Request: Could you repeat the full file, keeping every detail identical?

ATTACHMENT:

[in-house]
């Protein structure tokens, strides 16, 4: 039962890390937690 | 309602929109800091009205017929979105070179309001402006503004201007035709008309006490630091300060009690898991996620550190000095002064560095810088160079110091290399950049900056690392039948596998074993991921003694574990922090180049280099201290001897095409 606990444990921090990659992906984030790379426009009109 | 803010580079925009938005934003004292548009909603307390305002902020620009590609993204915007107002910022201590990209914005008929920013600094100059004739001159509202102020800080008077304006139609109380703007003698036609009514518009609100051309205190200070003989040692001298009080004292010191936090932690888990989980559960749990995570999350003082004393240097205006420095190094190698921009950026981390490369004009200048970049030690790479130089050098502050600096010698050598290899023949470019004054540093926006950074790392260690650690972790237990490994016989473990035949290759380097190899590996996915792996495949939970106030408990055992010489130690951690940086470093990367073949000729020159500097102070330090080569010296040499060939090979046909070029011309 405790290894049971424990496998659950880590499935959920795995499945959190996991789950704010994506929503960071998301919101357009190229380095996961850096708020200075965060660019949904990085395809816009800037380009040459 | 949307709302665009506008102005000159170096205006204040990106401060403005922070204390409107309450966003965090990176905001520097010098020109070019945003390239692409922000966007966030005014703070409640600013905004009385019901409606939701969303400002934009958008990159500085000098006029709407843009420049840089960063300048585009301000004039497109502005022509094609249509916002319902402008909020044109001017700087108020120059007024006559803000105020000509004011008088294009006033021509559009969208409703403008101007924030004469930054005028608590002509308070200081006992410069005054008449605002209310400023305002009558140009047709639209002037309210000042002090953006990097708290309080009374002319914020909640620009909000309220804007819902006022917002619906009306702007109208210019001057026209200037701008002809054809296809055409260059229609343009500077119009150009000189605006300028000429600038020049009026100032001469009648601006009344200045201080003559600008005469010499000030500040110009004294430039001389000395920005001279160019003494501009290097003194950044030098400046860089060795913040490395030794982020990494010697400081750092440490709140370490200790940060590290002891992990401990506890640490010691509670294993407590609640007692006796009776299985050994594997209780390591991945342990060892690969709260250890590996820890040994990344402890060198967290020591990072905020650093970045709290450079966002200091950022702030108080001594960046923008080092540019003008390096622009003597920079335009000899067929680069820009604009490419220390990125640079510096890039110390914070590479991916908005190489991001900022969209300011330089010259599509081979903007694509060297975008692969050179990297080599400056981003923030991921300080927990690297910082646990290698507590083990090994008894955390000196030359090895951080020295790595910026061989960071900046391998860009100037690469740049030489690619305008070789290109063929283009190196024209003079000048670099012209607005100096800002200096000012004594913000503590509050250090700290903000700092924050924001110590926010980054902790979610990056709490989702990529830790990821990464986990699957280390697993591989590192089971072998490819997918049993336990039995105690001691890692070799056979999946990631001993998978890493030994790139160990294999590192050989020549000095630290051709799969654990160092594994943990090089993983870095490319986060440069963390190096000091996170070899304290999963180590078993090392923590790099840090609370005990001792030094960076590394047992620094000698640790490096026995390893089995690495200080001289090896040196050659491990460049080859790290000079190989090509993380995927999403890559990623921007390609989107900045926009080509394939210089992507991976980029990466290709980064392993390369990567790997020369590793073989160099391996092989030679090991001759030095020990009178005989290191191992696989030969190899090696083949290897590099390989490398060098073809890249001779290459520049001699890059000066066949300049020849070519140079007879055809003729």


[in-house]
């Protein structure tokens, strides 16, 4: 039962890390937690 | 309602929109800091009205017929979105070179309001402006503004201007035709008309006490630091300060009690898991996620550190000095002064560095810088160079110091290399950049900056690392039948596998074993991921003694574990922090180049280099201290001897095409 606990444990921090990659992906984030790379426009009109 | 803010580079925009938005934003004292548009909603307390305002902020620009590609993204915007107002910022201590990209914005008929920013600094100059004739001159509202102020800080008077304006139609109380703007003698036609009514518009609100051309205190200070003989040692001298009080004292010191936090932690888990989980559960749990995570999350003082004393240097205006420095190094190698921009950026981390490369004009200048970049030690790479130089050098502050600096010698050598290899023949470019004054540093926006950074790392260690650690972790237990490994016989473990035949290759380097190899590996996915792996495949939970106030408990055992010489130690951690940086470093990367073949000729020159500097102070330090080569010296040499060939090979046909070029011309 405790290894049971424990496998659950880590499935959920795995499945959190996991789950704010994506929503960071998301919101357009190229380095996961850096708020200075965060660019949904990085395809816009800037380009040459 | 949307709302665009506008102005000159170096205006204040990106401060403005922070204390409107309450966003965090990176905001520097010098020109070019945003390239692409922000966007966030005014703070409640600013905004009385019901409606939701969303400002934009958008990159500085000098006029709407843009420049840089960063300048585009301000004039497109502005022509094609249509916002319902402008909020044109001017700087108020120059007024006559803000105020000509004011008088294009006033021509559009969208409703403008101007924030004469930054005028608590002509308070200081006992410069005054008449605002209310400023305002009558140009047709639209002037309210000042002090953006990097708290309080009374002319914020909640620009909000309220804007819902006022917002619906009306702007109208210019001057026209200037701008002809054809296809055409260059229609343009500077119009150009000189605006300028000429600038020049009026100032001469009648601006009344200045201080003559600008005469010499000030500040110009004294430039001389000395920005001279160019003494501009290097003194950044030098400046860089060795913040490395030794982020990494010697400081750092440490709140370490200790940060590290002891992990401990506890640490010691509670294993407590609640007692006796009776299985050994594997209780390591991945342990060892690969709260250890590996820890040994990344402890060198967290020591990072905020650093970045709290450079966002200091950022702030108080001594960046923008080092540019003008390096622009003597920079335009000899067929680069820009604009490419220390990125640079510096890039110390914070590479991916908005190489991001900022969209300011330089010259599509081979903007694509060297975008692969050179990297080599400056981003923030991921300080927990690297910082646990290698507590083990090994008894955390000196030359090895951080020295790595910026061989960071900046391998860009100037690469740049030489690619305008070789290109063929283009190196024209003079000048670099012209607005100096800002200096000012004594913000503590509050250090700290903000700092924050924001110590926010980054902790979610990056709490989702990529830790990821990464986990699957280390697993591989590192089971072998490819997918049993336990039995105690001691890692070799056979999946990631001993998978890493030994790139160990294999590192050989020549000095630290051709799969654990160092594994943990090089993983870095490319986060440069963390190096000091996170070899304290999963180590078993090392923590790099840090609370005990001792030094960076590394047992620094000698640790490096026995390893089995690495200080001289090896040196050659491990460049080859790290000079190989090509993380995927999403890559990623921007390609989107900045926009080509394939210089992507991976980029990466290709980064392993390369990567790997020369590793073989160099391996092989030679090991001759030095020990009178005989290191191992696989030969190899090696083949290897590099390989490398060098073809890249001779290459520049001699890059000066066949300049020849070519140079007879055809003729």